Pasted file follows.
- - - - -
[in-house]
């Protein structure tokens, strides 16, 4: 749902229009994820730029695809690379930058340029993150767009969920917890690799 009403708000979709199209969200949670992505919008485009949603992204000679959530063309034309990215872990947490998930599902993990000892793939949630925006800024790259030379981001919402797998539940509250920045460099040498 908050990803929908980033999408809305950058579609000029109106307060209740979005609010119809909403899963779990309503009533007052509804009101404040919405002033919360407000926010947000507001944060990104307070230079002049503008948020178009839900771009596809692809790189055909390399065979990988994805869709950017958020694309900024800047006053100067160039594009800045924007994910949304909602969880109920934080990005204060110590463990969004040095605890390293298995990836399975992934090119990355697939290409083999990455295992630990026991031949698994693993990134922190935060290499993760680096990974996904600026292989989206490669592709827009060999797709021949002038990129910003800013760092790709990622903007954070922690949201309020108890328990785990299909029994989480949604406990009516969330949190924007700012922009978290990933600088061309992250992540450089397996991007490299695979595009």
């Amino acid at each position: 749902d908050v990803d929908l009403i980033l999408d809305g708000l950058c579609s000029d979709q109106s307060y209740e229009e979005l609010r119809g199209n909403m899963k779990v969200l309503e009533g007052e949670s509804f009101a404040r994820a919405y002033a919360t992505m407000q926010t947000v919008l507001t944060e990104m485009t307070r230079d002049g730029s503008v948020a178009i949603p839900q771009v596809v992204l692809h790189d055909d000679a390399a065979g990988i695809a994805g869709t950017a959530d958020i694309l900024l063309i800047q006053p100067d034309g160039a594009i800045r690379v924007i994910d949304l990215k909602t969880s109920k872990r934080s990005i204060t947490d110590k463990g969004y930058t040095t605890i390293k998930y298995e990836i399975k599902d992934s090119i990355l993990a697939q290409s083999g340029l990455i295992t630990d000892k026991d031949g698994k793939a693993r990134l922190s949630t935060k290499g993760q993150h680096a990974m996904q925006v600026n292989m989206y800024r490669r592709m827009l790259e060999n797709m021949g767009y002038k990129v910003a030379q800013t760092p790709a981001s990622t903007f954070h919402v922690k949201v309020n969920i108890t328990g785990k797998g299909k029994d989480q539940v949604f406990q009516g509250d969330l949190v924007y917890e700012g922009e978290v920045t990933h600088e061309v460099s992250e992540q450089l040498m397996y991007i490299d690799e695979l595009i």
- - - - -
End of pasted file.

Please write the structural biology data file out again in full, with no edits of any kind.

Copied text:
[in-house]
């Protein structure tokens, strides 16, 4: 749902229009994820730029695809690379930058340029993150767009969920917890690799 009403708000979709199209969200949670992505919008485009949603992204000679959530063309034309990215872990947490998930599902993990000892793939949630925006800024790259030379981001919402797998539940509250920045460099040498 908050990803929908980033999408809305950058579609000029109106307060209740979005609010119809909403899963779990309503009533007052509804009101404040919405002033919360407000926010947000507001944060990104307070230079002049503008948020178009839900771009596809692809790189055909390399065979990988994805869709950017958020694309900024800047006053100067160039594009800045924007994910949304909602969880109920934080990005204060110590463990969004040095605890390293298995990836399975992934090119990355697939290409083999990455295992630990026991031949698994693993990134922190935060290499993760680096990974996904600026292989989206490669592709827009060999797709021949002038990129910003800013760092790709990622903007954070922690949201309020108890328990785990299909029994989480949604406990009516969330949190924007700012922009978290990933600088061309992250992540450089397996991007490299695979595009």
């Amino acid at each position: 749902d908050v990803d929908l009403i980033l999408d809305g708000l950058c579609s000029d979709q109106s307060y209740e229009e979005l609010r119809g199209n909403m899963k779990v969200l309503e009533g007052e949670s509804f009101a404040r994820a919405y002033a919360t992505m407000q926010t947000v919008l507001t944060e990104m485009t307070r230079d002049g730029s503008v948020a178009i949603p839900q771009v596809v992204l692809h790189d055909d000679a390399a065979g990988i695809a994805g869709t950017a959530d958020i694309l900024l063309i800047q006053p100067d034309g160039a594009i800045r690379v924007i994910d949304l990215k909602t969880s109920k872990r934080s990005i204060t947490d110590k463990g969004y930058t040095t605890i390293k998930y298995e990836i399975k599902d992934s090119i990355l993990a697939q290409s083999g340029l990455i295992t630990d000892k026991d031949g698994k793939a693993r990134l922190s949630t935060k290499g993760q993150h680096a990974m996904q925006v600026n292989m989206y800024r490669r592709m827009l790259e060999n797709m021949g767009y002038k990129v910003a030379q800013t760092p790709a981001s990622t903007f954070h919402v922690k949201v309020n969920i108890t328990g785990k797998g299909k029994d989480q539940v949604f406990q009516g509250d969330l949190v924007y917890e700012g922009e978290v920045t990933h600088e061309v460099s992250e992540q450089l040498m397996y991007i490299d690799e695979l595009i």